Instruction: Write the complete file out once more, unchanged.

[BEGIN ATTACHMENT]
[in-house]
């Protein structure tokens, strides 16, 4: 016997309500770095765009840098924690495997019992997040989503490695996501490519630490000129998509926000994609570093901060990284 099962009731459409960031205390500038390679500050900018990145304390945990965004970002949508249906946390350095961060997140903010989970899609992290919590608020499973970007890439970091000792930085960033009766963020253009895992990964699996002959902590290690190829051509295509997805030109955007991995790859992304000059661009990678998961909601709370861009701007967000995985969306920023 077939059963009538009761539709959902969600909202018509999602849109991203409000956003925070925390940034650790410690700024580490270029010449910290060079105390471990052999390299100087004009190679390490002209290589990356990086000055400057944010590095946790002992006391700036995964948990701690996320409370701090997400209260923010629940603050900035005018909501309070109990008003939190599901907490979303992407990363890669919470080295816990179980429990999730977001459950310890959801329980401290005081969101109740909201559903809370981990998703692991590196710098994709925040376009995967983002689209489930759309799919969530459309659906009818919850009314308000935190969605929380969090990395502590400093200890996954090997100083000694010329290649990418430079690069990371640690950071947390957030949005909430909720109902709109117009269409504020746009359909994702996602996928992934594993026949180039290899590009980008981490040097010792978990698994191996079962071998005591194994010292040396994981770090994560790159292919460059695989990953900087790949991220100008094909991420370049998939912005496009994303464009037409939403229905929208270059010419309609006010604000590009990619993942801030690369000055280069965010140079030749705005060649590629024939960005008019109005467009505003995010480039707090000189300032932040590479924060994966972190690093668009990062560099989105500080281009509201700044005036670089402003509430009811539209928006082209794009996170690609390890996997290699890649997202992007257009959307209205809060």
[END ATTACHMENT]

[in-house]
């Protein structure tokens, strides 16, 4: 016997309500770095765009840098924690495997019992997040989503490695996501490519630490000129998509926000994609570093901060990284 099962009731459409960031205390500038390679500050900018990145304390945990965004970002949508249906946390350095961060997140903010989970899609992290919590608020499973970007890439970091000792930085960033009766963020253009895992990964699996002959902590290690190829051509295509997805030109955007991995790859992304000059661009990678998961909601709370861009701007967000995985969306920023 077939059963009538009761539709959902969600909202018509999602849109991203409000956003925070925390940034650790410690700024580490270029010449910290060079105390471990052999390299100087004009190679390490002209290589990356990086000055400057944010590095946790002992006391700036995964948990701690996320409370701090997400209260923010629940603050900035005018909501309070109990008003939190599901907490979303992407990363890669919470080295816990179980429990999730977001459950310890959801329980401290005081969101109740909201559903809370981990998703692991590196710098994709925040376009995967983002689209489930759309799919969530459309659906009818919850009314308000935190969605929380969090990395502590400093200890996954090997100083000694010329290649990418430079690069990371640690950071947390957030949005909430909720109902709109117009269409504020746009359909994702996602996928992934594993026949180039290899590009980008981490040097010792978990698994191996079962071998005591194994010292040396994981770090994560790159292919460059695989990953900087790949991220100008094909991420370049998939912005496009994303464009037409939403229905929208270059010419309609006010604000590009990619993942801030690369000055280069965010140079030749705005060649590629024939960005008019109005467009505003995010480039707090000189300032932040590479924060994966972190690093668009990062560099989105500080281009509201700044005036670089402003509430009811539209928006082209794009996170690609390890996997290699890649997202992007257009959307209205809060």